When planning a trip abroad, foreign people almost always require a visa. For most, Schengen is well acquainted, who opens most of Europe), but in fact there are a lot of visas - let's try to figure out which ones are easier to obtain and which ones are a bit more complicated.
From simple to complex: where to start trips abroad
It is rightly considered the easiest visa to receive. Recently, the rules have changed a bit, and many countries that used to issue long-term visas immediately (Greece, Spain) have become stricter, but if you travel to Europe regularly, there will be less and less issues with getting a new visa.
The main thing to remember about Schengen visas:
- It must be "rolled back". If you received a Schengen visa at the Estonian consulate, but you haven’t been to Estonia during the Schengen period, visa officers may be offended the next time.
- The rule of the first entry: the first on the trip should be the country at the consulate of which you received the Schengen. If it does not become the first because of the route, you should spend the maximum time in it for the entire duration. For example, if you received Finnish Schengen and went to Berlin, Hamburg, Paris and Oslo during its term, the total time spent in all 4 cities should be less than in Finland.
Yes, many people think that this rule is optional: there are many cases when a person with a still not open German Schengen was quietly allowed into the border with Estonia. However, it is better to play it safe: some countries are famous for their rigor and will be very picky here (according to reviews, these are Germany, the Netherlands, Belgium).
If you have 1-2 Schengen in your asset, correctly “rolled back” - the chances of getting stricter visas are significantly increased.
Ireland, UK, Japan
Of course, it is better not to submit an “empty” foreign passport to the consulates of these countries. Let you have several successful trips abroad, give yourself as an experienced tourist who wants to expand his horizons when he sees Big Ben, Connemara and Fuji.
In general, the consulates of these countries to foreign tourists are quite loyal - in order to get their visas, you need to observe 2 main rules:
- Correctly determine the type of visa! Short-term tourism, long-term training - all the nuances matter.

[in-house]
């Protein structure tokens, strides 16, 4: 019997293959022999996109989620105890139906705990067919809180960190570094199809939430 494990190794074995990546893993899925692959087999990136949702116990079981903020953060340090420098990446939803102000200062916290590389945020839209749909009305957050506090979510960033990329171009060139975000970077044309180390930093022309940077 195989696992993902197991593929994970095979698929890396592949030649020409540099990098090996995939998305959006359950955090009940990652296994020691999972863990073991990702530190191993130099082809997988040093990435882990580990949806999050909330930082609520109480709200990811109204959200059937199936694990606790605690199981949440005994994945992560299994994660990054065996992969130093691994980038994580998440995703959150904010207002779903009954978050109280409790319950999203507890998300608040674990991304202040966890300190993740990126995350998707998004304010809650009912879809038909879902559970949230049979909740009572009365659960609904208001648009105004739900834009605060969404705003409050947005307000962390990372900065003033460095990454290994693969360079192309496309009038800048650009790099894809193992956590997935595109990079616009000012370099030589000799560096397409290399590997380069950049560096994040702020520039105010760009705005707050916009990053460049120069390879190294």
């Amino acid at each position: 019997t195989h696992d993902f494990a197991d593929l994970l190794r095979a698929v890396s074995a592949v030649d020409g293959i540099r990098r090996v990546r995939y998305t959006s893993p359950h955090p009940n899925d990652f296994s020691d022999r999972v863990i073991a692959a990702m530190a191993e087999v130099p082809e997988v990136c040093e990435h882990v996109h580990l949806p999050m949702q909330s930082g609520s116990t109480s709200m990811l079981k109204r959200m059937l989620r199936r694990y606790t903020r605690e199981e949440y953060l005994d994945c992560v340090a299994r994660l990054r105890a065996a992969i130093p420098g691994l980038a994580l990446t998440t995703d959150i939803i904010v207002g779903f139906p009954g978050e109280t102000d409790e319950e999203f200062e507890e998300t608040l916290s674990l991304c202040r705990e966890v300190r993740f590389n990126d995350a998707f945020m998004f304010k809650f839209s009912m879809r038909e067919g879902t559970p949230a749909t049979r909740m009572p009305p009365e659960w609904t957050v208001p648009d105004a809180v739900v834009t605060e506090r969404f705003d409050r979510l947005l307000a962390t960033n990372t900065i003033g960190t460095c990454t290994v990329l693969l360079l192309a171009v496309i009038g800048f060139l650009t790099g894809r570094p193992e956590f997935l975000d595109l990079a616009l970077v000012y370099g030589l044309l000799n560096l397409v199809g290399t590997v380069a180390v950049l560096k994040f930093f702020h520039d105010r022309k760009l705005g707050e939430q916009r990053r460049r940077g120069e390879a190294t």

- Reassure the visa officer that you are not planning on immigrating. Anything that can “tie” you to your country will come in handy: student status, certificate of employment (especially if you have been working there for several years), property recorded on you (especially real estate), personal business, marriage and children (spouse and family remain in home country) etc. The less doubt there is that you are traveling exclusively as a tourist and do not plan to stay there, having quietly got rid of the tourist group, the higher the chance of getting a visa.
Visas of Great Britain and Ireland serve as a kind of pass for obtaining the following visas on this list.
USA and Canada
The cherished dream of emigrants around the world is why the country is so attentive, meticulous and merciless to issuing visas, even short-term tourist ones. If you are over 18 years old and you have an “empty” foreign passport - you will waste your money on applying for it, the chance to get a visa here is very small. Moreover, the United States does not provide explanations for visa refusals, does not explain the reasons (in contrast to the more polite in this regard, the UK).
If you are already an experienced traveler, you can boast of a collection of Schengen and visas to countries such as the UK and Ireland - it is worth giving. Remember that crossing borders with countries visa-free for your country is not considered international tourism for the United States. But if you got an American visa, there shouldn’t be any Canadian problems at all - these countries have a single visa database, so success in one country almost automatically promises success in another.
In general, the basic rule here is the same as for Britain and Ireland: convince the visa officer that you do not plan immigration and really want to return to your native country after the trip.
Of course, not a single agency will give you a 100% guarantee - but the first step on the road to success is to collect information!